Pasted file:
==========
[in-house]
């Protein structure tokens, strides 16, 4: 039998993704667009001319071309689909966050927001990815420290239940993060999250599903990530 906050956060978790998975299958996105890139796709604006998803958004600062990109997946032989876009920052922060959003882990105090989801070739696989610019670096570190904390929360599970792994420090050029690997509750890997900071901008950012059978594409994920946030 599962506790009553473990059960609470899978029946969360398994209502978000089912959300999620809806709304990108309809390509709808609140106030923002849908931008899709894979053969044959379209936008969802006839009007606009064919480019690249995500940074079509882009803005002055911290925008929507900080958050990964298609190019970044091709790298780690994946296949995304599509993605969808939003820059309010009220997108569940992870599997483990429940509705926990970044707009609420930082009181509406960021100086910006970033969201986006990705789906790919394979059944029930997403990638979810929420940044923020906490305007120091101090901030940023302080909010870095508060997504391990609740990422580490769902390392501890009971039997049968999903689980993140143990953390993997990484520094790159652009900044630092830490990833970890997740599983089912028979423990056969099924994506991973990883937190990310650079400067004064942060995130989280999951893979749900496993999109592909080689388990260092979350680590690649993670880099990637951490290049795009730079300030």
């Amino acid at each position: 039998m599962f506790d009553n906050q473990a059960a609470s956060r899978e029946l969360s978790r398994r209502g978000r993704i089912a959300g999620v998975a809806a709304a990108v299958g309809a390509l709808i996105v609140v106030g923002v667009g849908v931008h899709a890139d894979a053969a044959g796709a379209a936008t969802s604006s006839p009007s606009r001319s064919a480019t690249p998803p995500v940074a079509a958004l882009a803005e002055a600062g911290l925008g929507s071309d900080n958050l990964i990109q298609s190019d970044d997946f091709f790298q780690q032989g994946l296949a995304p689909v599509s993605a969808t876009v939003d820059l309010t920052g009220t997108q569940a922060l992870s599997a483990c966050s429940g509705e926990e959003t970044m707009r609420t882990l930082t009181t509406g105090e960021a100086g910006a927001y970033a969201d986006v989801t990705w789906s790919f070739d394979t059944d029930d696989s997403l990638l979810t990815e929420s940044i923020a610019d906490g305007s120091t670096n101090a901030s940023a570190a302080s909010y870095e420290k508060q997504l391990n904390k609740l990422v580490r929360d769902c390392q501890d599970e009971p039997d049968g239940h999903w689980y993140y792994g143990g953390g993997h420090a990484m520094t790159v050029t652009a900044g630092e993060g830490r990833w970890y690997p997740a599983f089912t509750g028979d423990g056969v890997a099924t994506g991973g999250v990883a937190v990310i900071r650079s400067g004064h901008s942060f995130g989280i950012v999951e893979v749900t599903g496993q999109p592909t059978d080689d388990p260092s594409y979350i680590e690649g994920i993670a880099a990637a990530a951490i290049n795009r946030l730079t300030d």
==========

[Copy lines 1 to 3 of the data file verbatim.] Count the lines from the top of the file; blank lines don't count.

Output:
[in-house]
């Protein structure tokens, strides 16, 4: 039998993704667009001319071309689909966050927001990815420290239940993060999250599903990530 906050956060978790998975299958996105890139796709604006998803958004600062990109997946032989876009920052922060959003882990105090989801070739696989610019670096570190904390929360599970792994420090050029690997509750890997900071901008950012059978594409994920946030 599962506790009553473990059960609470899978029946969360398994209502978000089912959300999620809806709304990108309809390509709808609140106030923002849908931008899709894979053969044959379209936008969802006839009007606009064919480019690249995500940074079509882009803005002055911290925008929507900080958050990964298609190019970044091709790298780690994946296949995304599509993605969808939003820059309010009220997108569940992870599997483990429940509705926990970044707009609420930082009181509406960021100086910006970033969201986006990705789906790919394979059944029930997403990638979810929420940044923020906490305007120091101090901030940023302080909010870095508060997504391990609740990422580490769902390392501890009971039997049968999903689980993140143990953390993997990484520094790159652009900044630092830490990833970890997740599983089912028979423990056969099924994506991973990883937190990310650079400067004064942060995130989280999951893979749900496993999109592909080689388990260092979350680590690649993670880099990637951490290049795009730079300030």
């Amino acid at each position: 039998m599962f506790d009553n906050q473990a059960a609470s956060r899978e029946l969360s978790r398994r209502g978000r993704i089912a959300g999620v998975a809806a709304a990108v299958g309809a390509l709808i996105v609140v106030g923002v667009g849908v931008h899709a890139d894979a053969a044959g796709a379209a936008t969802s604006s006839p009007s606009r001319s064919a480019t690249p998803p995500v940074a079509a958004l882009a803005e002055a600062g911290l925008g929507s071309d900080n958050l990964i990109q298609s190019d970044d997946f091709f790298q780690q032989g994946l296949a995304p689909v599509s993605a969808t876009v939003d820059l309010t920052g009220t997108q569940a922060l992870s599997a483990c966050s429940g509705e926990e959003t970044m707009r609420t882990l930082t009181t509406g105090e960021a100086g910006a927001y970033a969201d986006v989801t990705w789906s790919f070739d394979t059944d029930d696989s997403l990638l979810t990815e929420s940044i923020a610019d906490g305007s120091t670096n101090a901030s940023a570190a302080s909010y870095e420290k508060q997504l391990n904390k609740l990422v580490r929360d769902c390392q501890d599970e009971p039997d049968g239940h999903w689980y993140y792994g143990g953390g993997h420090a990484m520094t790159v050029t652009a900044g630092e993060g830490r990833w970890y690997p997740a599983f089912t509750g028979d423990g056969v890997a099924t994506g991973g999250v990883a937190v990310i900071r650079s400067g004064h901008s942060f995130g989280i950012v999951e893979v749900t599903g496993q999109p592909t059978d080689d388990p260092s594409y979350i680590e690649g994920i993670a880099a990637a990530a951490i290049n795009r946030l730079t300030d």